In the span of 24 hours I revisited forty years of parenting, music and sports.
Friday night we attended the Rock and Roll Hall of Fame induction at the Barlcays Center in Brooklyn, mostly to see two-thirds of Rush (inducted a few years ago) do the honors for Yes, my all-time favorite band and the core of so much of my love of music. Saturday took us to the other new hockey arena in the tri-state area, this time to see Patrik Elias take one final pre-game lap as he has announced his retirement from the NHL. Elias cemented us as Devils fans, not just for bringing home two Stanley Cups (and two more Finals appearances) but for his loyalty, work ethic, and popular presence in the local area. His number will be retired by the Devils in 2017-18, and he is a likely NHL Hall of Fame candidate. Over the course of two nights in two big rinks, we saw the past, present and future of various testaments to craft well plied, through the lens of our past, present and future love of music and sports.
The similarities between the two nights were subtle but present: Playing — sports or music — is critical to our enjoyment. Seeing something live gives you context and texture and experience that you can’t get from recorded or televised events. Our heroes, whether known to us personally or just from the backs of their sports cards and record sleeves, influence our approach and goals and style. Our greatest moments of joy are often theirs as well.
Hearing Geddy Lee and Alex Lifeson describe the influence Yes had on them as teenage musicians was priceless; it was a peek past the close of the “R40” tour that wrapped all the way around to the beginning of Rush time. Devin Harrison connecting Jeff Lynne’s ELO to his late father, and Geddy Lee invoking the awesome power of Chris Squire’s bass lines by sitting in with Yes on “Roundabout” made it feel as if both musical icons were smiling from on high. From past to present to future – Elias was greeted at center ice for the ceremonial face off by his wife and daughters, a surprise that made all in attendance (including Patrik himself) tear up; they are the influences on his future life.
[ed note: This was originally posted as a page, but wasn’t getting any traction, and in an effort to clean up the site a bit I’m moving the content into the mainline. Plus I’ve been trying to squeeze ever lower frequencies out of my Sonos sub, using the TruePlay software to offset the minor dropped ceiling rattle it sometimes induces.]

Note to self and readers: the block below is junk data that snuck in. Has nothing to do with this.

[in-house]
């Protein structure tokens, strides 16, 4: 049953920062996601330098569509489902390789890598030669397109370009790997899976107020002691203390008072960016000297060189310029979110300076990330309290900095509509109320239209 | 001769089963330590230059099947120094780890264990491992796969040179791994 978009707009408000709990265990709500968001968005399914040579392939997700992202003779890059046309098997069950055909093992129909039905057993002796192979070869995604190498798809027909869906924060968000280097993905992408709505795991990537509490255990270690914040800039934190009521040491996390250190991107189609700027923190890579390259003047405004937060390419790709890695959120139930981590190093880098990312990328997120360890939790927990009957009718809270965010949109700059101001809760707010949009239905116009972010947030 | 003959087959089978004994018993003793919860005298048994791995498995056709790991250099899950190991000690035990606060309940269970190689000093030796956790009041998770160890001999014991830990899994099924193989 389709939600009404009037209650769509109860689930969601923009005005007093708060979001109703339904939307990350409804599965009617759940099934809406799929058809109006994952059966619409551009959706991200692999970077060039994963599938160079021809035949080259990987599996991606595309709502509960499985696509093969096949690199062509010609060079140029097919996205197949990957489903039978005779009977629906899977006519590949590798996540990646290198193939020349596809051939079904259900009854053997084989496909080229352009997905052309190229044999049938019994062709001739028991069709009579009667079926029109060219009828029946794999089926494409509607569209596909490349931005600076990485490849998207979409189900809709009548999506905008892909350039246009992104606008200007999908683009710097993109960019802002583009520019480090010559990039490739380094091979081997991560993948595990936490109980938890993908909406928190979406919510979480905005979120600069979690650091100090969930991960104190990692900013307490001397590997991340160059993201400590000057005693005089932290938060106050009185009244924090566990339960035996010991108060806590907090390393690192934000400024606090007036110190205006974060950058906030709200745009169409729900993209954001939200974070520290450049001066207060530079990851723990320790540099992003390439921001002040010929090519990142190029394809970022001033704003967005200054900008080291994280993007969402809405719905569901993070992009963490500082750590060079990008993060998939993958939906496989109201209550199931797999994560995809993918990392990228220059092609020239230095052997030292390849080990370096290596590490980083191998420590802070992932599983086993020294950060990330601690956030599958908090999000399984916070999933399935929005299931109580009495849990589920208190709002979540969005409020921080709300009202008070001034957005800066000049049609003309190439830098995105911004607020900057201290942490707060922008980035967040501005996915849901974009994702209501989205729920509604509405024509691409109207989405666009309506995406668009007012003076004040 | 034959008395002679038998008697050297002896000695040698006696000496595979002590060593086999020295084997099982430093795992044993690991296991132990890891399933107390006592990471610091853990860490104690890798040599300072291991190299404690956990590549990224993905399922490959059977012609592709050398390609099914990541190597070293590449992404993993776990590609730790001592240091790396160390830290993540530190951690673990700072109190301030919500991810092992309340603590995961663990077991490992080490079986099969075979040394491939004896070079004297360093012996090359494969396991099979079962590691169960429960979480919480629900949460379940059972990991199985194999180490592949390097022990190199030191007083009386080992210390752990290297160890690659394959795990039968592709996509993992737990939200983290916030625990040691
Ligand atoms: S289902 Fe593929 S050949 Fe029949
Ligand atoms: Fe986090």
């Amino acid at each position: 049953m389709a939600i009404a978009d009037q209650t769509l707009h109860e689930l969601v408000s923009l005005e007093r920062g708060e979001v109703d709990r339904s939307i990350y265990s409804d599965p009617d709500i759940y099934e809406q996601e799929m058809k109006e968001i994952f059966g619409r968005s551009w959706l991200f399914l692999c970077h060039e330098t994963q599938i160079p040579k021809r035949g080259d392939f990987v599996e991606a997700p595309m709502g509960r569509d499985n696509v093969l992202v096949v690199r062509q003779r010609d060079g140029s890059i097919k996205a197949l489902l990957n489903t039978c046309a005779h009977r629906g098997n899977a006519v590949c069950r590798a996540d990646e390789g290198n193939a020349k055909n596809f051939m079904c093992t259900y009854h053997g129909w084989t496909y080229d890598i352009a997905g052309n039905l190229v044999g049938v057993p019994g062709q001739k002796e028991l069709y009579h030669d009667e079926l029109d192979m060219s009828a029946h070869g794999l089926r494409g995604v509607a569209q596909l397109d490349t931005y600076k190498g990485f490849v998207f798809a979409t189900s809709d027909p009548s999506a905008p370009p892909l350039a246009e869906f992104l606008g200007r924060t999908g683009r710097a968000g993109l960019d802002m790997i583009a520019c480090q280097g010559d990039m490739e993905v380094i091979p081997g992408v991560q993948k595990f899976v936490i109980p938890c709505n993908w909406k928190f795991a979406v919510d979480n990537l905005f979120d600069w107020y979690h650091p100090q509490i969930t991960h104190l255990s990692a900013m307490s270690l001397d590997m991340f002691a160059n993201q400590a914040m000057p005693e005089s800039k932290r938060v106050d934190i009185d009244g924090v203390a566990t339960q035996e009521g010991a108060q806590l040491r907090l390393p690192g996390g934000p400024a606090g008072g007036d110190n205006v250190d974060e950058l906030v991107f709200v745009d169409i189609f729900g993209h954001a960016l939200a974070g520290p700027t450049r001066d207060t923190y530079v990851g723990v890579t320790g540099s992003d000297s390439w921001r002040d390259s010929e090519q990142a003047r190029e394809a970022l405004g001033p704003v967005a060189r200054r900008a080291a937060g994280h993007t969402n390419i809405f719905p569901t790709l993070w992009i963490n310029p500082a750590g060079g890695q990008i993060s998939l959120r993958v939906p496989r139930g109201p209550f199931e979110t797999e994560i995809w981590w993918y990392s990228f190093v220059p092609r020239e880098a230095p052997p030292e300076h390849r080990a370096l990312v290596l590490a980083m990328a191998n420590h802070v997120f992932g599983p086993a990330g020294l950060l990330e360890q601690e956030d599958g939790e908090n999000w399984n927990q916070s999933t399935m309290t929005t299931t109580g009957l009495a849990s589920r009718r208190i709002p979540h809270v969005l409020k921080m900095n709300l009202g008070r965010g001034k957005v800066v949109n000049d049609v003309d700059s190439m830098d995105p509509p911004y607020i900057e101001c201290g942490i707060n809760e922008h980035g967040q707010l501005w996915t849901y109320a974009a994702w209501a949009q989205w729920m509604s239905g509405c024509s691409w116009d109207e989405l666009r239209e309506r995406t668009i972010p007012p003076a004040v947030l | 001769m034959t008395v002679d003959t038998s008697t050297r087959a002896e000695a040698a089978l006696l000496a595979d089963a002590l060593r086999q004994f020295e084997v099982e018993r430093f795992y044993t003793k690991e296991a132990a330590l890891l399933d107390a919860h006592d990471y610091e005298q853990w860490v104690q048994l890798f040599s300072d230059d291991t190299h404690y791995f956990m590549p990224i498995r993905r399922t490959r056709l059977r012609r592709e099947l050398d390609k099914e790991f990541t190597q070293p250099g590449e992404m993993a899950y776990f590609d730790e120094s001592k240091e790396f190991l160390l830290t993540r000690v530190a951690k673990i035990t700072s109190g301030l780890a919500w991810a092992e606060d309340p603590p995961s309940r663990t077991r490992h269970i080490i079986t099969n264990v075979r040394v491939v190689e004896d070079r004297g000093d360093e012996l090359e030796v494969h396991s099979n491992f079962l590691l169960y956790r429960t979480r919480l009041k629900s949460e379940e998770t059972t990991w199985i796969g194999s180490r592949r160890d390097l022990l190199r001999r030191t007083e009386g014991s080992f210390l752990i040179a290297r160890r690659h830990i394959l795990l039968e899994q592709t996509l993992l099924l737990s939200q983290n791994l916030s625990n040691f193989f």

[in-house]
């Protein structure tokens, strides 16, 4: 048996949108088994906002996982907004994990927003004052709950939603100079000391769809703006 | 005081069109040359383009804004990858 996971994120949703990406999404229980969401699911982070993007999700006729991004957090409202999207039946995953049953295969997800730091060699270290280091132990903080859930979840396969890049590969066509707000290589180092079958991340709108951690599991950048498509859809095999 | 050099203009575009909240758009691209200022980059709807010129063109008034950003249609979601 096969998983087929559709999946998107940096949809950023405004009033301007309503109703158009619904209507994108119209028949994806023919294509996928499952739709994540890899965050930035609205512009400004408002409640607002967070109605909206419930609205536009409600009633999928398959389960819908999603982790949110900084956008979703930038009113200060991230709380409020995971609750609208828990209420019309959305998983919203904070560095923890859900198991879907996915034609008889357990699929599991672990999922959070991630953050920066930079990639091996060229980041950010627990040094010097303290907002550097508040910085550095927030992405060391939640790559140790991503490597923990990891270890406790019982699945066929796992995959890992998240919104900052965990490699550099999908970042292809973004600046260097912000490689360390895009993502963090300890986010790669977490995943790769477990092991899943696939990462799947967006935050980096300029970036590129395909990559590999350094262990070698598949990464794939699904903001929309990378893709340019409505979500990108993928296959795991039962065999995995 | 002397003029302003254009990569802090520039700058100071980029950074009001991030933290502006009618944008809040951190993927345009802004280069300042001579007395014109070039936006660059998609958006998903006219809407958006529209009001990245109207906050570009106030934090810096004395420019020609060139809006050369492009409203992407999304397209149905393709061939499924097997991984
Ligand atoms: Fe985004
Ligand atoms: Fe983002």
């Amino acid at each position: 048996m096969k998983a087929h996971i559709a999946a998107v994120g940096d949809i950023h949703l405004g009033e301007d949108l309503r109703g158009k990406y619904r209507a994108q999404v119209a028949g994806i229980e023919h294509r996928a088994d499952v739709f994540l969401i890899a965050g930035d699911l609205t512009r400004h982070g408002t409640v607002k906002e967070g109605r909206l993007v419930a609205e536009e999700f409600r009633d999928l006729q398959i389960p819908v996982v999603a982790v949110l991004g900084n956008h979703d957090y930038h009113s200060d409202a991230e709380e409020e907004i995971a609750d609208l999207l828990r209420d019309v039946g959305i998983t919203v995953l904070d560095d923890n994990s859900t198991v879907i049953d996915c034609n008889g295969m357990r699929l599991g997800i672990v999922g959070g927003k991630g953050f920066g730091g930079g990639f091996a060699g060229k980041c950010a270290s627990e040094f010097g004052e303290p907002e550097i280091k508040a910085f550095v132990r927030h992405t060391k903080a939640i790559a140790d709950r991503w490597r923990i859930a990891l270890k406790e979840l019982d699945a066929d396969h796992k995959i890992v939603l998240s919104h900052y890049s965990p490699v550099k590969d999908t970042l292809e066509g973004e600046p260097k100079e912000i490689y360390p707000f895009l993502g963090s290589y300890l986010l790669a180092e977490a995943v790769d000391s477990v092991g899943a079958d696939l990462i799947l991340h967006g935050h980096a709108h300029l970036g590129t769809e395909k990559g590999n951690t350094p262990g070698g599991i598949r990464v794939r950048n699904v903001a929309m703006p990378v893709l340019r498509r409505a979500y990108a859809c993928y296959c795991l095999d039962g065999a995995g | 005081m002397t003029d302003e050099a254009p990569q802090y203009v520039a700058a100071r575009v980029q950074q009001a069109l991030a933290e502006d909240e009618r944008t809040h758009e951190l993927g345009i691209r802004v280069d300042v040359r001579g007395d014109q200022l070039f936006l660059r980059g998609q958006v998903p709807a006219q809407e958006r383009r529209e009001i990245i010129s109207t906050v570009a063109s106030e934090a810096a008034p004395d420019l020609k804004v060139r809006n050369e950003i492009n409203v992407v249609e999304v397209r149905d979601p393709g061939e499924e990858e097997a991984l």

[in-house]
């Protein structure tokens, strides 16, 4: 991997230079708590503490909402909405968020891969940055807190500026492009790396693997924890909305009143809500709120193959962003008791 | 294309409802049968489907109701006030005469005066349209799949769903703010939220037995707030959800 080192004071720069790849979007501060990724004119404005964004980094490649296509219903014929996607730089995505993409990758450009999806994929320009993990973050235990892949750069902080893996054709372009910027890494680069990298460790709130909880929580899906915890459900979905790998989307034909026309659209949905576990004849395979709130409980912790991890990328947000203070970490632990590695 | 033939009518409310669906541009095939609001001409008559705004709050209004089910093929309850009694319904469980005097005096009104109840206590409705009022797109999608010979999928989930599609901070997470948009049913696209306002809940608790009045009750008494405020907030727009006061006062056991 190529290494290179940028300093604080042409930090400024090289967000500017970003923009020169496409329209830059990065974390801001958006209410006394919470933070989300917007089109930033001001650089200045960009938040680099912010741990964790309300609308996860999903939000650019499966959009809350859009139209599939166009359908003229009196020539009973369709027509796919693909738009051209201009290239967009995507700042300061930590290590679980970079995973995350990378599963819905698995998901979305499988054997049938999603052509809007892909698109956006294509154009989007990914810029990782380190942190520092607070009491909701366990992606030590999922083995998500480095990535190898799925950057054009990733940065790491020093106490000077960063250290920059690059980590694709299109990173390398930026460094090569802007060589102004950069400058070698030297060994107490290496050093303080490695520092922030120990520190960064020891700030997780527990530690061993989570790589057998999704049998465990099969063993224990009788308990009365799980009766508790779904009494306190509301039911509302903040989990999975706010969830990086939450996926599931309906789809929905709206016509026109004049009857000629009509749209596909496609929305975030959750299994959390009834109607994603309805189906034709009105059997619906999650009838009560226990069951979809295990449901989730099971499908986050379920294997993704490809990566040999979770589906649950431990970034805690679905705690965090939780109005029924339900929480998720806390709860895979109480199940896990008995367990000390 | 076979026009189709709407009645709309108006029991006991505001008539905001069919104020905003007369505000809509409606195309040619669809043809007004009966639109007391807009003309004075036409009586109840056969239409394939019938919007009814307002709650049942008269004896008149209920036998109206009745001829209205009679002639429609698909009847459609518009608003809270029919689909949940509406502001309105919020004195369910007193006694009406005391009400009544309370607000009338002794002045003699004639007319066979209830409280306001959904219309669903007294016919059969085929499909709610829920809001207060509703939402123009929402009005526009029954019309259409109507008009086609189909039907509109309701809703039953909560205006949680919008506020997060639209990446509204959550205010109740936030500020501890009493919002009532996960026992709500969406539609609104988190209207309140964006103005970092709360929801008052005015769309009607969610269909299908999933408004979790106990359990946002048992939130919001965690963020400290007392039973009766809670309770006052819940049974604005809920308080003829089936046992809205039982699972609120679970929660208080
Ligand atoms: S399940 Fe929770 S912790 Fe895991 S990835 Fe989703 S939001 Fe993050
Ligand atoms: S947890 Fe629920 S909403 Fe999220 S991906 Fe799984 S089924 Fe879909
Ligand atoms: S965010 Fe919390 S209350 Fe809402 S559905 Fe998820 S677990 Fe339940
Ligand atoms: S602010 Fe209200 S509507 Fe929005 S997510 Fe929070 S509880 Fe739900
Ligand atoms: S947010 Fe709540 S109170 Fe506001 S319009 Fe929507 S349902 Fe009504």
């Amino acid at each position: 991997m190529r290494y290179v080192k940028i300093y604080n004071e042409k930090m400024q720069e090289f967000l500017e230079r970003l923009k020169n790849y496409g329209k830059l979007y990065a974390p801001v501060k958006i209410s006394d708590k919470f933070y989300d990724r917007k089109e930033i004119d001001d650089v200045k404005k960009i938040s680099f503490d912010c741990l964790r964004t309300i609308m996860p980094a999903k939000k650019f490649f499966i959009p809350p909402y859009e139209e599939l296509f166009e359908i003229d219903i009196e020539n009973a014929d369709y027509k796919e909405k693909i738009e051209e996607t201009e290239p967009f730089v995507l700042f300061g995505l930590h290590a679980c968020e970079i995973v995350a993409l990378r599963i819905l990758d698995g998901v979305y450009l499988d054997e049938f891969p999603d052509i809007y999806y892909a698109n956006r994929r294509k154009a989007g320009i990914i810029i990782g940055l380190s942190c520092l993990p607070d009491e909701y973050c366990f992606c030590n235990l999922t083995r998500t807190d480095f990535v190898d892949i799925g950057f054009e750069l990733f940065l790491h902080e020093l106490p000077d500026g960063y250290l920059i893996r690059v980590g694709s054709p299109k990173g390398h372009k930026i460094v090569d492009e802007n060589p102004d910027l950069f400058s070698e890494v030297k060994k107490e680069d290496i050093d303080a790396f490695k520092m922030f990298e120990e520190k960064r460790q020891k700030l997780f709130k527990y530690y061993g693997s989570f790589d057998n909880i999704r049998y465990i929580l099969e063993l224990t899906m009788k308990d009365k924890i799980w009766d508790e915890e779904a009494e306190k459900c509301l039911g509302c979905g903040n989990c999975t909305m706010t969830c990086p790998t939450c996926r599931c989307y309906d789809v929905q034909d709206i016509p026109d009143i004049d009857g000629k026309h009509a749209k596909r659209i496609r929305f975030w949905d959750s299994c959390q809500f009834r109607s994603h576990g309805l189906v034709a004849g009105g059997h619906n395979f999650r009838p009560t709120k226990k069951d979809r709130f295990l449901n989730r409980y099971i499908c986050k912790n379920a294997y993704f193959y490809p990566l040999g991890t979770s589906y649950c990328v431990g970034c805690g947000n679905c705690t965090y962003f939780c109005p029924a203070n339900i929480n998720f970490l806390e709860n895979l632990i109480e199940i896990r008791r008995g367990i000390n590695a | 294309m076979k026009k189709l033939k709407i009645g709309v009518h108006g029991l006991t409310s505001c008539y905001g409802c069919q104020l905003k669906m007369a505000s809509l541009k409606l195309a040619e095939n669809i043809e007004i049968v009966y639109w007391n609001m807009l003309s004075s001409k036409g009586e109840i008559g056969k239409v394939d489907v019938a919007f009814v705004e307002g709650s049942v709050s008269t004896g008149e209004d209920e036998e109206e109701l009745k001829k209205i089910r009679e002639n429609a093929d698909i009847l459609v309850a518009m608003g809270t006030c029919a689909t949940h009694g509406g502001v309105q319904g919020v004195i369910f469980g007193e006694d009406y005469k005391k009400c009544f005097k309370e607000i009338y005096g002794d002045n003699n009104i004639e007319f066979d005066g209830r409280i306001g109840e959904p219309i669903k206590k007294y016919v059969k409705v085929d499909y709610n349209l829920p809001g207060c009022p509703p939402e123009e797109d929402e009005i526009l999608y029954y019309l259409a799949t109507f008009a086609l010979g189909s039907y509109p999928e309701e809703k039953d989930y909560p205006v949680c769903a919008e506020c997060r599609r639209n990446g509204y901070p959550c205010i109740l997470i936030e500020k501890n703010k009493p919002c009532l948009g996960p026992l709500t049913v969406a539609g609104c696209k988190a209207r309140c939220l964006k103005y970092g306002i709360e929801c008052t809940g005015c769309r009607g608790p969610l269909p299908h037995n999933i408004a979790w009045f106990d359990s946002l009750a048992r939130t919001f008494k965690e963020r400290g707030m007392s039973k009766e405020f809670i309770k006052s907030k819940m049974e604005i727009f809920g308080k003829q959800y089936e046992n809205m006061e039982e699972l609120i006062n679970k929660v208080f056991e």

Subwoofers are snarky audio components: feed them the wrong audio, with the wrong level settings, and you feel like you’re in a subterranean basement that’s all low echo and no daylight. But gently place one in your listening room, set the levels to not overpower your over-200 Hz drivers, and listen to some tracks with pronounced bass, and you’re in heaven. There’s an indescribable feeling of being at a live show, with the bass pouring over you, undulating your shorts or shirt sleeves, and for a moment you not only hear the music but feel it, in phase, and it’s nothing short of catching a bit of ocean spray as you hear the wave crash and smell the salt.
I also love “bass in front” music. So I’m biased. But after a few weak attempts to place a subwoofer and drive it well, I’ve fallen in love with my Sonos Sub – much less dependent on room placement and with the Sonos controller’s ability to level adjust, I can take 6 or 8 decibels off the top and keep the kitchen furniture from rattling.
If you’re wondering what the fuss is about, listen to the following with and without a well-matched sub, and see if the deeper bottom transports you to that spot on the musical beach:
Yes, “Wurm”, from the end of “Starship Trooper” on “Yessongs”. This is the gold standard, with Chris Squire working the Moog Taurus bass pedals into a frenzy.
Genesis, “Squonk,” from “Seconds Out”. More bass pedals, more prog, more Mike Rutherford! If you’ve ever heard progressive rock referred to as “arena rock”, you get the idea here – that sound could fill a football stadium (American or European).
Rush, “Subdivisions,” preferably from the live “Clockwork Angels” set, but even the studio version. More bass pedals, sitting under Geddy’s synth playing.
Phish, Mansfield MA show from July 1, 2014. There are a few “brown notes” in there, and listen to the second set closer “Harry Hood” around the 14:00 mark.